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Brooks, an African American police officer, made statements on multiple occasions complaining that his employer, the Kankakee, Illinois, favored white officers. The City issued a reprimand letter, ordering Brooks to stop making such statements and warning him that he faced discipline up to and including termination should he engage in further public disparagement. Brooks filed a complaint, alleging that Kankakee had retaliated against him, in violation of Title VII of the Civil Rights Act, 42 U.S.C. 2000e-3(a), by failing to promote him and by issuing to him a reprimand letter after he had engaged in protected activity. In response to a motion for summary judgment, Brooks attempted to introduce a new claim alleging that the City’s promotional policies had a disparate impact on minority officers.The district court dismissed Brooks’s disparate impact claim and granted the City summary judgment on his failure-to-promote retaliation claim. The court denied summary judgment on Brooks’s retaliation-by-reprimand claim, concluding that a genuine issue of material fact remained as to whether Brooks’s statements constituted protected activity. The Seventh Circuit affirmed a judgment in favor of the City. The jury was entitled to conclude that each of Brooks’s statements included varying degrees of factual falsehoods. While the district court instructed the jury to find more than legally required (three acts of retaliation), a proper jury instruction would not have made a difference in the outcome. View "Brooks v. City of Kankakee" on Justia Law

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A union filed charges of unfair labor practices against Mondelez, a manufacturer of baked goods. An administrative law judge found that the company had unlawfully discharged union officials, 29 U.S.C. 158(a)(1), (3); made unilateral changes to various conditions of employment, related to short-term disability leave, union access to new hires, and employee shift schedules, section 158(a)(1), (5); and failed to timely and completely provide relevant information the union requested, section 158(a)(1), (5). The Board agreed. The Seventh Circuit granted the Board’s application for enforcement. The Board reasonably concluded that Mondelez’s justification for discharging the officials was pretextual. Substantial evidence supported the findings concerning unilateral changes to conditions of employment. It was reasonable for the Board to conclude that Mondelez failed to provide a complete record of the new hires as requested. View "Mondelez Global LLC v. National Labor Relations Board" on Justia Law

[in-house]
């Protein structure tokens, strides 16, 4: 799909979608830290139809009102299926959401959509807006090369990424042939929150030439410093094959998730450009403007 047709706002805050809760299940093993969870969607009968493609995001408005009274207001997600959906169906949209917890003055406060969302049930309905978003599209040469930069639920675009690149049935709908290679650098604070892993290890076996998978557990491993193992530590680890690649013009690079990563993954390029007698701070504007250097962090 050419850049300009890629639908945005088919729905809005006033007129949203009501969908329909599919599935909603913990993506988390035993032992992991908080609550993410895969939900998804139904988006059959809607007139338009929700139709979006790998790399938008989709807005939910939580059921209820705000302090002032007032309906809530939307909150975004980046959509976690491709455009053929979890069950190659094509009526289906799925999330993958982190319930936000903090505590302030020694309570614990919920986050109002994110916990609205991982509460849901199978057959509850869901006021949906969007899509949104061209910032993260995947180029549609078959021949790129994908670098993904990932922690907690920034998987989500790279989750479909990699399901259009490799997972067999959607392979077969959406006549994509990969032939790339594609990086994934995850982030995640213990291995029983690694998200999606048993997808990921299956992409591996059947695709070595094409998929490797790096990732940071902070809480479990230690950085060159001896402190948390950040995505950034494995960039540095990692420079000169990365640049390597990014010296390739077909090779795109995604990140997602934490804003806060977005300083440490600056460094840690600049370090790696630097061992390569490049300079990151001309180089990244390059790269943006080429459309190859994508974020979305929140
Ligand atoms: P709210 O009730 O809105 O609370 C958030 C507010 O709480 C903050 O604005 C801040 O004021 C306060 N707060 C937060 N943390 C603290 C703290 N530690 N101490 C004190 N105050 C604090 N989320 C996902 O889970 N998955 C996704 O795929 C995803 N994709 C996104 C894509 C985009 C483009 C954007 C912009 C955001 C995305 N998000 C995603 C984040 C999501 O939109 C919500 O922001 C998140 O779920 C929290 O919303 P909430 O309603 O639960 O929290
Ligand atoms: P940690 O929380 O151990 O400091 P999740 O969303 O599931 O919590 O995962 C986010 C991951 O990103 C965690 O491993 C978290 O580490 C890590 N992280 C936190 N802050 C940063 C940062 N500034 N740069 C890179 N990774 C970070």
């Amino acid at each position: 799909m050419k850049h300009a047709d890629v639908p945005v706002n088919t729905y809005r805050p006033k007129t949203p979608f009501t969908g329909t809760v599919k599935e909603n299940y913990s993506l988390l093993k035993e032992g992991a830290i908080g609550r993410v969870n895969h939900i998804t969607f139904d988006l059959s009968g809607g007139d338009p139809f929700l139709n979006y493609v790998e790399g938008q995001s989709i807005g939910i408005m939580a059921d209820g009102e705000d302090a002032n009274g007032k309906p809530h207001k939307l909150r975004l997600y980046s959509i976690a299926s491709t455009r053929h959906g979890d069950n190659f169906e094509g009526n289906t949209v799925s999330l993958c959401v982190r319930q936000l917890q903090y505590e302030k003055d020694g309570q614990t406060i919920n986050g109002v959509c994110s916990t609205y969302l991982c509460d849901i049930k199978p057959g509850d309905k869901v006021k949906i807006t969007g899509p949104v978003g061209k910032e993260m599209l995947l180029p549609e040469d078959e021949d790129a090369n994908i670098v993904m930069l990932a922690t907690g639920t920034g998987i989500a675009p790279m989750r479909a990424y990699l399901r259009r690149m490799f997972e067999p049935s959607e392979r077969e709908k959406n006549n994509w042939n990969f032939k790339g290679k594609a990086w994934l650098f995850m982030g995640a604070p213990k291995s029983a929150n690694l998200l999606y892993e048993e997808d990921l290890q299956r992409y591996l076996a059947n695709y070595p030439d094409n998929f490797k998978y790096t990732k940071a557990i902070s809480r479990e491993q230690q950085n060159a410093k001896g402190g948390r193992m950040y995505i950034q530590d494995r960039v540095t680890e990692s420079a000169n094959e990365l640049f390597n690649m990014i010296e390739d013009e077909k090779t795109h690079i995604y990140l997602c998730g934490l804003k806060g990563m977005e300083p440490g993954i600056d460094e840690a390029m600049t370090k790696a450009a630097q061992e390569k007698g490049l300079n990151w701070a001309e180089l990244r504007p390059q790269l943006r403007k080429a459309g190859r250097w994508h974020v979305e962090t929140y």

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Chatman, an African-American, worked as an instructor assistant, 1988-1996. From 1997-2009, she worked as a school library assistant. In 2009, the Board of Education informed her that it was eliminating her position. Chatman learned that the Board had replaced Chatman (age 62) with a younger, non-African American employee in the same role. Chatman filed a charge of discrimination with the Illinois Department of Human Rights and the EEOC and then sued in Illinois state court. The Board settled. In addition to a monetary payment, the district was to arrange for interviews for open positions for which Chatman was qualified. Chatman began identifying available positions but did not receive any job offer. She filed a new charge with the EEOC and later filed suit, alleging violations of Title VII’s anti-discrimination and anti-retaliation provisions, and violation of the anti-discrimination provision of the Age Discrimination in Employment Act.The Seventh Circuit affirmed summary judgment in favor of the Board, finding certain claims barred by the statute of limitations, and, regarding other positions, that Chatman could not establish that she was qualified for the positions, nor could she establish that the Board’s nondiscriminatory reasons for not offering her the positions were pretextual for discrimination. Chatman could not establish that she was denied a job because of her prior protected activity. View "Chatman v. Board of Education of the City of Chicago" on Justia Law